You’ve been at NYU for a year now and you have some sense of the classes you liked. Regardless of whether you have a declared major, you can still build on the experiences you’re having. Let’s say you really liked Physics and French. Well, what do the two have in common? How about Cern? What kind of scholarships or internships could you apply for that might allow you to travel to Switzerland? If you’re at all interested in a research career in science, you should investigate how you could work on research projects as soon as possible. Search out faculty members who are working in the areas that fascinate you, and ask them if they know of any interesting projects. What do you sense could be a transformational experience for you? Allow yourself to pick up new passions; be responsive to events you wander into. And look for gaps on campus too, areas where you perceive a need in the student body that isn’t yet being met. What group might you form to address that need? Keep an eye out for our announcements about social change workshops for those interested in student activism. And read the Statement of Purpose for the Scholarships Office. Think about that word “risk.” Know that any selection committee knows that you’re going to change your mind about what you’re going to do, and that these shifts, when accompanied by self-reflection and a clear sense of insight, are also signs of growth.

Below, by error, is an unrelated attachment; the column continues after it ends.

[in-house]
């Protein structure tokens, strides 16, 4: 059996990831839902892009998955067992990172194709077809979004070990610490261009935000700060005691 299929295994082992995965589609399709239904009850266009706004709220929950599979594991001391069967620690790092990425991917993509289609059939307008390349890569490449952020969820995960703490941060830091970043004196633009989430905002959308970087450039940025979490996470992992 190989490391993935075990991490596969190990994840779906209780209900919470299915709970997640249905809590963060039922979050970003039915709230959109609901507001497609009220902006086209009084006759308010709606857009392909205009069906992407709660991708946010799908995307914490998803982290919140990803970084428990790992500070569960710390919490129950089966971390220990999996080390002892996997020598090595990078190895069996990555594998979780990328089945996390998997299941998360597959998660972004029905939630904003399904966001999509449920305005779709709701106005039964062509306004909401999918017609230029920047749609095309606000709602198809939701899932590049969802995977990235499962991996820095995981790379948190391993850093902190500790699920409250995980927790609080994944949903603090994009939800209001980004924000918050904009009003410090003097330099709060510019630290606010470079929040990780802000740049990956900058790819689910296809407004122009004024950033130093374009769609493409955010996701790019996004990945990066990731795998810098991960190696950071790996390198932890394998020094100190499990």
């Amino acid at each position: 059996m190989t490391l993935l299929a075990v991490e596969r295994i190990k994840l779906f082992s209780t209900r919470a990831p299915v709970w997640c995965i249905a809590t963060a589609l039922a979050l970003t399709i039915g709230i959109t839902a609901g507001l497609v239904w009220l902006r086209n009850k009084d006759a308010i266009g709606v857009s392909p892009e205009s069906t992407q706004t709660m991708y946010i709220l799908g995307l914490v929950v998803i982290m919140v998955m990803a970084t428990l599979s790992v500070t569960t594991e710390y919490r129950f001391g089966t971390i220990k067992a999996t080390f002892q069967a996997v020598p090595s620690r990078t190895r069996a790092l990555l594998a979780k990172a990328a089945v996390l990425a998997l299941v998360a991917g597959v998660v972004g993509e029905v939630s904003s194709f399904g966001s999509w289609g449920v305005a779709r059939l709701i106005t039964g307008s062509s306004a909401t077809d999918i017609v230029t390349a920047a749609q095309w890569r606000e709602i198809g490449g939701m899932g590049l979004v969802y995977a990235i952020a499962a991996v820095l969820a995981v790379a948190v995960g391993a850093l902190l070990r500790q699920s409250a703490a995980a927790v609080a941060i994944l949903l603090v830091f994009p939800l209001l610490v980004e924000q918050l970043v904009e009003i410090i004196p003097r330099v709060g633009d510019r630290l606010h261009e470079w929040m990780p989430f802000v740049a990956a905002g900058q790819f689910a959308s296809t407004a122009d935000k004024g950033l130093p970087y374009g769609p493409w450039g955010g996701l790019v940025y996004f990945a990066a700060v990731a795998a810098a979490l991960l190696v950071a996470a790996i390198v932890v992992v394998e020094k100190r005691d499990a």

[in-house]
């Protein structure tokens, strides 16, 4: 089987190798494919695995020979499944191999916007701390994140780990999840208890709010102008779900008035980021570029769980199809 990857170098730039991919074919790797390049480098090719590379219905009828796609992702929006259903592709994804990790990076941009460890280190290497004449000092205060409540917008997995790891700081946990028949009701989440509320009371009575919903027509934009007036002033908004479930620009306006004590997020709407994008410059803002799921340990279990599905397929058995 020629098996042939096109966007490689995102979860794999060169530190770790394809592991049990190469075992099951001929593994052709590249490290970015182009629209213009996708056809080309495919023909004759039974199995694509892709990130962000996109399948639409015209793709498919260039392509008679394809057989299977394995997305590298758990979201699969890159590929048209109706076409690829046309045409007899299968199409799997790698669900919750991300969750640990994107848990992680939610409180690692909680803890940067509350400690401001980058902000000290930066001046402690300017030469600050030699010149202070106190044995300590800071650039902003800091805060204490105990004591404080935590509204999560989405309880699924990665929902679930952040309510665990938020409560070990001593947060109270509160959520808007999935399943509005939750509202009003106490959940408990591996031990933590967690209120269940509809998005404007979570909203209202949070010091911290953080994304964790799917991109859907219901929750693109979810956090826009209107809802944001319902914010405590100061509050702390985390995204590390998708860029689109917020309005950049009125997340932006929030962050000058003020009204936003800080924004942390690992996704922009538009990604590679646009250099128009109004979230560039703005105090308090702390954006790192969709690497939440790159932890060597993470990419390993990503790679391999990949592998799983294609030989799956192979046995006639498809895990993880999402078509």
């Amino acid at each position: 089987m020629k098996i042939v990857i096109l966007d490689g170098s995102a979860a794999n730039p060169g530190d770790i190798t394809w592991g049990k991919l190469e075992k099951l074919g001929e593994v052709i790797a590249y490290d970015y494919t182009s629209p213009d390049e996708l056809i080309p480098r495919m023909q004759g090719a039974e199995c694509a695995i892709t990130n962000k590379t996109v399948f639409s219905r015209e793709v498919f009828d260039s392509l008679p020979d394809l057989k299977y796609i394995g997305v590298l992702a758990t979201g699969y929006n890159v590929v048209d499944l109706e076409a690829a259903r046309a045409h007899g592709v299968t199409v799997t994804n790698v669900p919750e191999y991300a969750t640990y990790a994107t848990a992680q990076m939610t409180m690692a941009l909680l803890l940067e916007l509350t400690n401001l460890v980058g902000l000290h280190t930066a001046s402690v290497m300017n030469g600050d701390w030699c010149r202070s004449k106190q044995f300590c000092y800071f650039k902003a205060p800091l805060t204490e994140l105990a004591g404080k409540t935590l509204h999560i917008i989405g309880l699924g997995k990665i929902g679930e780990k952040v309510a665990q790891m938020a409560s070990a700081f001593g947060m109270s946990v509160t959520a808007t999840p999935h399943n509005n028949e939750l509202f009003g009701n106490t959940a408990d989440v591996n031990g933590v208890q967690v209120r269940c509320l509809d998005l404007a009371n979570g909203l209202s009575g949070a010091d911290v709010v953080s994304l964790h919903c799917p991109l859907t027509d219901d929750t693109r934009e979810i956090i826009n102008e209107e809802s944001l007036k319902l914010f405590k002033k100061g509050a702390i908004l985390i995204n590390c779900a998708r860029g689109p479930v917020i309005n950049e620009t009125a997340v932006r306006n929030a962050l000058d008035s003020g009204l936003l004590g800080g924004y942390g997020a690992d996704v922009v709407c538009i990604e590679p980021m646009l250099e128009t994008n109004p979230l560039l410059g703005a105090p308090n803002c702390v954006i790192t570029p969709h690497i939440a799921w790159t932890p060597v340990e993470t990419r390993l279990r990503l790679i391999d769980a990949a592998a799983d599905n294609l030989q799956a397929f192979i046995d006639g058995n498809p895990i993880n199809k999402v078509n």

Yes. Promise yourself that you’re going to have one amazing experience this year that you never thought you’d do—plan it, then do it. You should be accumulating stories you love to tell. You should also be keeping a closer eye on specific events that the Office of Global Awards organizes. You’re welcome to attend informational sessions about specific scholarships, even if you’re not going to apply for another year. If you’re interested in a particular scholarship, start researching the biographies of students who’ve received a global award. Also look out for an announcement about the Scholarship’s Office November workshop about degree development, in which you will start to think about what your degree and experience at NYU is starting to add up to, what thematic thru-lines we can discern and broader patterns of inquiry. You should also be thinking about recommenders. The strongest recommendations come from faculty who’ve had extensive involvement with the student, who can comment on that student’s progress over time. These points of contact are genuine; act accordingly. Keep in touch with the faculty you honestly enjoyed working with.
No. The amazing thing is that each student is different. Some need months, years, to prepare themselves. Others pull it together in a few weeks. It’s amazing what we can do when we actually need to do it. But you need to get started! Some deadlines may have passed, but others are still coming up. Start researching!
This is a good moment to put the scholarship application to one side, and write your own aspirational bio. Give yourself two more hypothetical years. Imagine what you could do in those years that would allow you the breadth and depth of the people you’re reading about. Doing this often helps us realize that, caught up in questions of long-term strategy, we’re really overlooking the necessity of short-term steps, which are often quite achievable. It can be humbling to realize that you’re not where you want to be, but this exercise also helps you see what you can do about it.